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  • Astromancer
    replied to Esotericism in Scion
    Myself, I prefer the Neoplatonic take on sorcerers. Basically, all humans have a spark of divinity within them. Mages are those that learn to access that divinity. Mage: the Ascension pretty much went with this idea, the term Avatar being used to describe the internal spark of divinity. Many mythologies express similar ideas, others are extremely bitter toward sorcery of any kind. I would prefer a choppy, culturally determined, attitude of the gods toward sorcerors and sorcery....
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  • Astromancer
    replied to Esotericism in Scion
    By the way, Merovingian descendants aren't rare. I'm one for example. Most people in Northwest Europe, Spain, Portugal, the British Isles, Australia, New Zealand, or the Americas, have a pretty solid chance of being Merovingian descendants. Trust me, the Merovingians got around and slept around....
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  • Astromancer
    replied to Esotericism in Scion
    I'd say a mediocre thriller took conspiracy theories that had been around and made use of them to make money. But the conspiracies Brown used have been around for a while. They predate the radio, but probably aren't as old as the French Revolution....
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  • Astromancer
    replied to Esotericism in Scion
    As many traditions of esoteric thought held magic either came from a spark of divinity inherent in all humans or from a human achieving qualities of divinity, there need to be paths for Sorcerers without divine parents or patrons to achieve godhood or at least Demigod status.

    Heck even Medieval Arthurian texts described both Merlin and Morgaine le Fay as mortals that became gods or were at least mistaken for deities.
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  • Astromancer
    replied to Esotericism in Scion
    You are wise in your generation....
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  • Agreed, Centaurs as Adhene allows them to be in the modern setting. The sheer popularly of Centaurs in modern fantasy fiction and fantasy RPGs gives Centaurs strong hooks in the dreaming. She who must not be named, mainly because she's an obnoxious turf, certainly gave Centaurs a boost in her books. After all, the woman is immoral, not a bad writer.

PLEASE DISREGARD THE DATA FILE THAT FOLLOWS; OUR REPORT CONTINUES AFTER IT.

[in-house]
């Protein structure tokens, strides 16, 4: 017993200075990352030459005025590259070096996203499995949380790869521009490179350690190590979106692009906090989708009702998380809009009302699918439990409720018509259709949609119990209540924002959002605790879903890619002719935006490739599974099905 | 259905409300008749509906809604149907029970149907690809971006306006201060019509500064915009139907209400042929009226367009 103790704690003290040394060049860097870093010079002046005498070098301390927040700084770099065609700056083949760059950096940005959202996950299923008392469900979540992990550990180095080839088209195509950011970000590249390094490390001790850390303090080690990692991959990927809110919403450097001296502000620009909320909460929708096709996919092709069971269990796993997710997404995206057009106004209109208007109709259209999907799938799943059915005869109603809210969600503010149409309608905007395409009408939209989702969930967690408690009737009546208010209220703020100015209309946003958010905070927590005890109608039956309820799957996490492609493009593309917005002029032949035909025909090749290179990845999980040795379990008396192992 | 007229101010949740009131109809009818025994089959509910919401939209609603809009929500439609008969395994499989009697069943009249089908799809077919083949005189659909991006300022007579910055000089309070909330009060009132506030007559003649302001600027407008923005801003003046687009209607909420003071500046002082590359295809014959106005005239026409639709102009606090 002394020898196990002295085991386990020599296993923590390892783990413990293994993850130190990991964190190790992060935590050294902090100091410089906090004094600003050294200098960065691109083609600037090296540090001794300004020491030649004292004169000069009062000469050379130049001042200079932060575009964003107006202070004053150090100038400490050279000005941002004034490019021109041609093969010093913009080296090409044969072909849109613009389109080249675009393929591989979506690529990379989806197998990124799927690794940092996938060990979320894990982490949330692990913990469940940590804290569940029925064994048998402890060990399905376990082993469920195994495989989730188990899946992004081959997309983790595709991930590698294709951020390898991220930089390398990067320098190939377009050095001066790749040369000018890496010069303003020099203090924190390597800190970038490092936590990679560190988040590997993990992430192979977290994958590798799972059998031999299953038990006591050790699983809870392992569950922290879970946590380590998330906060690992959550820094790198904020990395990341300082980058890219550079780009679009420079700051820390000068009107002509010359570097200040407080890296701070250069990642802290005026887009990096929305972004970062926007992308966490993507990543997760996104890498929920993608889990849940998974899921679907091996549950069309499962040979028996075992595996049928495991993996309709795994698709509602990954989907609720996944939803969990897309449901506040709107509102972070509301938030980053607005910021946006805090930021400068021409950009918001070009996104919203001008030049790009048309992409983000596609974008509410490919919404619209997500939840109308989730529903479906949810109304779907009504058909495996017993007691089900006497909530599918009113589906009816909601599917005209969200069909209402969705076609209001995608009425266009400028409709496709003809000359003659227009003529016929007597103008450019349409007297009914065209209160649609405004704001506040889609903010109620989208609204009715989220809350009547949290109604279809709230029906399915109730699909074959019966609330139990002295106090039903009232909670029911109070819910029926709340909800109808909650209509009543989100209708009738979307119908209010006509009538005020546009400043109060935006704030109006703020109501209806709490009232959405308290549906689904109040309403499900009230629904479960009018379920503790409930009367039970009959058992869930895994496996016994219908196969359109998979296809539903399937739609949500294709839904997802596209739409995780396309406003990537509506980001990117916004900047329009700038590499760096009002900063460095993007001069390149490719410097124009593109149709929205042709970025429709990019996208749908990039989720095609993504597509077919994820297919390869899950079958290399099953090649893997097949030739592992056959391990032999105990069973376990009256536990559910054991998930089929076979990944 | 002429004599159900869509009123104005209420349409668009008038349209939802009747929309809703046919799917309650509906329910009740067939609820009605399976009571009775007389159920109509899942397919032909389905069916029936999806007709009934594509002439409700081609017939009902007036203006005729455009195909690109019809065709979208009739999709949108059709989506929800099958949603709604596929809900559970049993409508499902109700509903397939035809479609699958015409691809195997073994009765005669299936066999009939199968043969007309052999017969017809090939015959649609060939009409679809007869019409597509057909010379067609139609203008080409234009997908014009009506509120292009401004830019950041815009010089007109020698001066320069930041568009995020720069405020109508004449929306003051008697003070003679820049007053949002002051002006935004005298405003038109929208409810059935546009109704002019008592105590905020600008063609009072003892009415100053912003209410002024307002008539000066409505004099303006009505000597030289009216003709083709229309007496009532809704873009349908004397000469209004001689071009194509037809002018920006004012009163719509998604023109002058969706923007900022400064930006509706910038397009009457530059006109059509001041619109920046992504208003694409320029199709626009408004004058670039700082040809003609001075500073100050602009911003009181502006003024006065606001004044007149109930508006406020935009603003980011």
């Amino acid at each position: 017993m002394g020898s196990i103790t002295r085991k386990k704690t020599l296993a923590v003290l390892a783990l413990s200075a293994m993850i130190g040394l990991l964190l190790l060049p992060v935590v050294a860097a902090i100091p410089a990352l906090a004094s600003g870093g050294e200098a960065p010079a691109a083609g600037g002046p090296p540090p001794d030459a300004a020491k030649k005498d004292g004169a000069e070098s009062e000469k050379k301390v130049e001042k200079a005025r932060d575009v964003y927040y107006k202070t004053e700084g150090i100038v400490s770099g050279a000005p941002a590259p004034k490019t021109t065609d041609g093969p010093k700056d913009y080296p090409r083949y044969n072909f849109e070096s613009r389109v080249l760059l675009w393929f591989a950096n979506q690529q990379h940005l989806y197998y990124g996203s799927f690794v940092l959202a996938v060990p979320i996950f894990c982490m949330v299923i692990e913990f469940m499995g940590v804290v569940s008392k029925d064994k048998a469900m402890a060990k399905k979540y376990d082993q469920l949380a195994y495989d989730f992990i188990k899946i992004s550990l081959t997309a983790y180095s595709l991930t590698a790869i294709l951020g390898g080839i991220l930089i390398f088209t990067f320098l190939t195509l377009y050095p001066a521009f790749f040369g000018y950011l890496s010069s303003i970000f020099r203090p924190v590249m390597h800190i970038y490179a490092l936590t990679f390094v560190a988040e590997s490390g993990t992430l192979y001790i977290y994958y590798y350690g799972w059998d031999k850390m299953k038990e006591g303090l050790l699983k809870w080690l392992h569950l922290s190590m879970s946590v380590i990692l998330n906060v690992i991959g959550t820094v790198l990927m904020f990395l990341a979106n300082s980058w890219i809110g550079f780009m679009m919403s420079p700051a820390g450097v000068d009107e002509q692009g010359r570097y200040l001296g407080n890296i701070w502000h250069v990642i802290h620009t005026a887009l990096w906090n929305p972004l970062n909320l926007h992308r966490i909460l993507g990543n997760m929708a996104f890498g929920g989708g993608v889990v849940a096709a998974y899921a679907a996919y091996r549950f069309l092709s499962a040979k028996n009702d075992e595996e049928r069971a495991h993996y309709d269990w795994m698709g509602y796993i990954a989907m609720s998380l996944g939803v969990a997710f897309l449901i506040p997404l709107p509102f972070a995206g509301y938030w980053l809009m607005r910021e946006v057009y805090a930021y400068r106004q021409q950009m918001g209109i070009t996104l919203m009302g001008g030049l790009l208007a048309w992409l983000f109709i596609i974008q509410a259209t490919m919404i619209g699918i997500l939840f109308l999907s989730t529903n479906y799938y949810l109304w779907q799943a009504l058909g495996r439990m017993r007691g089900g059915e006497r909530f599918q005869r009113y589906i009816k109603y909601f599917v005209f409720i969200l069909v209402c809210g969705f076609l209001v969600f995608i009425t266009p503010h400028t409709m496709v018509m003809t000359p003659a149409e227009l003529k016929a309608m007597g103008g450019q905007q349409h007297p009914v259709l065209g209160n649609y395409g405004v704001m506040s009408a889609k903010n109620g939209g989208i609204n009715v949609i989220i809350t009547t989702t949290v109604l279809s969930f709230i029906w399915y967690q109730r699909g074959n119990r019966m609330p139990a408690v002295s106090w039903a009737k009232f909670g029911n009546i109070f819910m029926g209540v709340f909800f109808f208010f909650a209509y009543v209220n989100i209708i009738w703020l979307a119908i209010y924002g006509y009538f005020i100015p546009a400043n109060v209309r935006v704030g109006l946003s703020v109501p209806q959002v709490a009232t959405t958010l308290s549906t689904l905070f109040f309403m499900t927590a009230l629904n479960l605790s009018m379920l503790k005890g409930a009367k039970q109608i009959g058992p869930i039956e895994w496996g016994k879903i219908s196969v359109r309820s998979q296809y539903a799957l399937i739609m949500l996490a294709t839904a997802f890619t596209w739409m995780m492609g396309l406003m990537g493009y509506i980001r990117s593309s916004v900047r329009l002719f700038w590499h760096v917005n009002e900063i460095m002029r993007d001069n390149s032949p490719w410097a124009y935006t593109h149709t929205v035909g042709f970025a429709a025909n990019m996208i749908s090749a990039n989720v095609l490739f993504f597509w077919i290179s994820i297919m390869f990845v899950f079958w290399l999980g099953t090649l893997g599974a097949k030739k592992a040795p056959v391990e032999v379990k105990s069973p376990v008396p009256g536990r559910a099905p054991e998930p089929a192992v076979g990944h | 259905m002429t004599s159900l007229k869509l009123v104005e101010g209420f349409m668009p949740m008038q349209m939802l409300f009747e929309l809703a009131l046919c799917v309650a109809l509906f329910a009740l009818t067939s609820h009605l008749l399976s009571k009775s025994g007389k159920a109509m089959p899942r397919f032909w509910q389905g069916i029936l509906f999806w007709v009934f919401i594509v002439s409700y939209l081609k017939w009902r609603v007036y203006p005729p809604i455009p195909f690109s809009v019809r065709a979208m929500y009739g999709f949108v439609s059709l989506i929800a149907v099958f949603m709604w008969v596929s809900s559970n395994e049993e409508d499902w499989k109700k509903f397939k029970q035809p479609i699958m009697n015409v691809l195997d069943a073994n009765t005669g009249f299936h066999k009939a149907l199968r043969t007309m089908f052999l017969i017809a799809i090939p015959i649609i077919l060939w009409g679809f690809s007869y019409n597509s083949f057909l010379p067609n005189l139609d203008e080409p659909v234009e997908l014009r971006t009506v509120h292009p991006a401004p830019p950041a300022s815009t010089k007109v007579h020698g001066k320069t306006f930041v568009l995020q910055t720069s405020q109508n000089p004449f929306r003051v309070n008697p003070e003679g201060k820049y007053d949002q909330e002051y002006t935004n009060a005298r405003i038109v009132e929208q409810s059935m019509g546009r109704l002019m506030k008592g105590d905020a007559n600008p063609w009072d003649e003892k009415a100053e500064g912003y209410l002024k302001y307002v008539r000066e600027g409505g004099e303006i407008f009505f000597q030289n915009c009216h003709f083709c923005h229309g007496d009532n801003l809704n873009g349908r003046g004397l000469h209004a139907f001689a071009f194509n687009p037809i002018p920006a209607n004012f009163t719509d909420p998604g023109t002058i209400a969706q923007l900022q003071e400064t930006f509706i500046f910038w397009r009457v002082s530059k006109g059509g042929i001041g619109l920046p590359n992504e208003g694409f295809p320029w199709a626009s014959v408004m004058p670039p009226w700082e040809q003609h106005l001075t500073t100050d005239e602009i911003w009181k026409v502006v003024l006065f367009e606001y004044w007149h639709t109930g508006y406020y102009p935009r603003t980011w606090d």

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  • Astromancer
    replied to Esotericism in Scion
    Fun fact, the Tarot is of Christian origin. It was used as a portable concealable preaching aid. Any Theoi or Netjer involvement is post 1800AD. The first major claims for the occult power of the Tarot cards comes with the first phases of the 19th century Occult Revival in Paris.

    Now the Occult Revivals of the 19th century is juicy gaming territory.
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  • Mages are on paths of becoming and transformation. So it seems to me they'll start out at some human point and keep changing. Mind 1 or Spirit 1 would change how you see people. Take the example of the Appearance 3 Waitress, maybe as an awakened mage I can see the truth of her heart. Maybe I now know her real beauty and wouldn't trade an hour with her for all the attentions of Helen of Troy and fifty like her.

    If as a Mage, I am as aware of souls and minds as bodies, perhaps my sexual choices and preferences would make little sense to outside observers, even other mages.
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  • Astromancer
    replied to Any Idea for better Tuatha Titans?
    With Titans, does there need to be a difference? Consider the myriad forms titans took in 1e. A being that is all you list and many nasty things besides is a perfectly valid titan.

    Cool idea Kyman201....
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  • Astromancer
    replied to Any Idea for better Tuatha Titans?
    My goal wasn't to whitewash history, just to come up with a titan that fits Irish literature and satiric tradition. Personification was a common feature of Irish literature especially the formal poetic satire tradition....
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Astromancer
Astromancer